Personal umbrella insurance
?Who needs umbrella insurance
Some insureds need more extensive liability coverage than can be provided by personal lines policies. This need can be met through a personal umbrella policy, which has two important purposes:
■Provide additional liability insurance over and above the basic coverage provided by underlying liability insurance
■Cover some losses excluded by the underlying liability insurance
Coverage limits for a personal umbrella policy range from $1 million to $5 million.
1. Excess Liability Coverage
Let’s examine how a personal umbrella provides excess liability coverage.
Suppose an insured has the following liability coverage:
|Excess liability coverage example|
For a loss payable under the homeowners policy, the insured would have an additional $1 million of coverage after the $100,000 limit under the homProperty
eowners contract had been exhausted. On a $300,000 loss, the homeowners contract would pay $100,000 and the umbrella policy would pay $200,000.
For a loss payable under the auto policy, this same personal umbrella policy would pay up to an additional $1 million, but only after the $100,000 limit of the underlying auto policy was used.
Because of the pivotal role played by the underlying policies, the insured must identify any underlying liability insurance to the insurer before an umbrella policy is issued.
If the insured allows an underlying policy to lapse or be reduced in coverage, the insured is responsible for paying damages up to the underlying policy’s limit before the umbrella policy takes over.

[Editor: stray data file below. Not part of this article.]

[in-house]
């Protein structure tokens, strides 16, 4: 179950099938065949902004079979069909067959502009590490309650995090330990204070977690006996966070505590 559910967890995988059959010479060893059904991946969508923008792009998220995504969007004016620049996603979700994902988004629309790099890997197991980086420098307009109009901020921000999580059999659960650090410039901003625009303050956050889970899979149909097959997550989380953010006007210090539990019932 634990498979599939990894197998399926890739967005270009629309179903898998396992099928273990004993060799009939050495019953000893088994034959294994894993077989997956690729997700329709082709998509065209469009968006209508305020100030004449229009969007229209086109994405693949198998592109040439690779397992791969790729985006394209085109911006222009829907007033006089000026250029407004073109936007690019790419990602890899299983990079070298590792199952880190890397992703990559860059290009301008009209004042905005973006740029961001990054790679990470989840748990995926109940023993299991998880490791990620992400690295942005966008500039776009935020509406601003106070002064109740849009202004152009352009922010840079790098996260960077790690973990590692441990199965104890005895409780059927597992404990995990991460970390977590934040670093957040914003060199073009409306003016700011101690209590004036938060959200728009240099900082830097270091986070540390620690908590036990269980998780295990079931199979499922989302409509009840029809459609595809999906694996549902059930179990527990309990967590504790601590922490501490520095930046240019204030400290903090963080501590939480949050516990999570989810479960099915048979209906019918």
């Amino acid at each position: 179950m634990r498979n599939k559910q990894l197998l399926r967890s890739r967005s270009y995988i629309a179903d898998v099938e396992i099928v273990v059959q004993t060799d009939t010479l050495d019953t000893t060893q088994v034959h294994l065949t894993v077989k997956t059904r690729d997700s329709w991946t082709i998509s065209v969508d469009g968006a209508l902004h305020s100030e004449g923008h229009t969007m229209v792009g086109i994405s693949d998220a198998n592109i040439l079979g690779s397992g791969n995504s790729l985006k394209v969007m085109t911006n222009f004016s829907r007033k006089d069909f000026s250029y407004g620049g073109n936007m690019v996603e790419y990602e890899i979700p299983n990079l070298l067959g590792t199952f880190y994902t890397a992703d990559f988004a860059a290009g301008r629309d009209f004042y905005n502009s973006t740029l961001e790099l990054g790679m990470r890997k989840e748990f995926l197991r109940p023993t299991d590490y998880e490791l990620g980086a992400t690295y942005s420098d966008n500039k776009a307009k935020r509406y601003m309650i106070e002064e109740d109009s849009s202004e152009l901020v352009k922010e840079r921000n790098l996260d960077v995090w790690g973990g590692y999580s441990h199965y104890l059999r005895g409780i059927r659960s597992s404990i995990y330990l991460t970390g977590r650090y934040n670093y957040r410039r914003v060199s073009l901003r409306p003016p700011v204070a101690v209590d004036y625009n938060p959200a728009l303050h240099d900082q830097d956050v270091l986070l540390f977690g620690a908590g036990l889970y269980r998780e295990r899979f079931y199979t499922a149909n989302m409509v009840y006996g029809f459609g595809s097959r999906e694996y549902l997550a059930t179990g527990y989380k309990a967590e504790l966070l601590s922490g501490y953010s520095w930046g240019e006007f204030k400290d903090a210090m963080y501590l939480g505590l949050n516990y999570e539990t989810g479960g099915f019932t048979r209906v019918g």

Suppose the insured has a homeowners policy with $200,000 in liability coverage and a $1 million umbrella policy.
If the insured has a $100,000 liability loss payable under the homeowners policy, the homeowners policy will pay $100,000 and the umbrella will pay nothing because the loss is fully covered by the underlying insurance.
If this same insured has a $300,000 liability loss that would have been payable under the homeowners policy except the insured allowed the homeowners policy to lapse, the umbrella will pay $100,000.
If the insured allows an underlying policy to lapse, he must pay damages up to the underlying policy’s limit before the umbrella policy will pay.
2. Coverage for Excluded Losses
A personal umbrella may also cover losses that are excluded by the underlying policy. For this type of coverage, the insured must select a retention limit.
Retention limits, which vary from $250 to $10,000, work like deductibles. They are sometimes referred to as self-insured retentions because they represent the amount of loss the insured must cover out of pocket. Self-insured retentions do not apply to losses that are covered under the underlying liability coverage.
Of course, even an umbrella policy has exclusions, such as intentional acts, liability covered under workers’ compensation, and liability arising out of business pursuits.
When a loss is excluded under both the underlying policy and the umbrella, no coverage is available.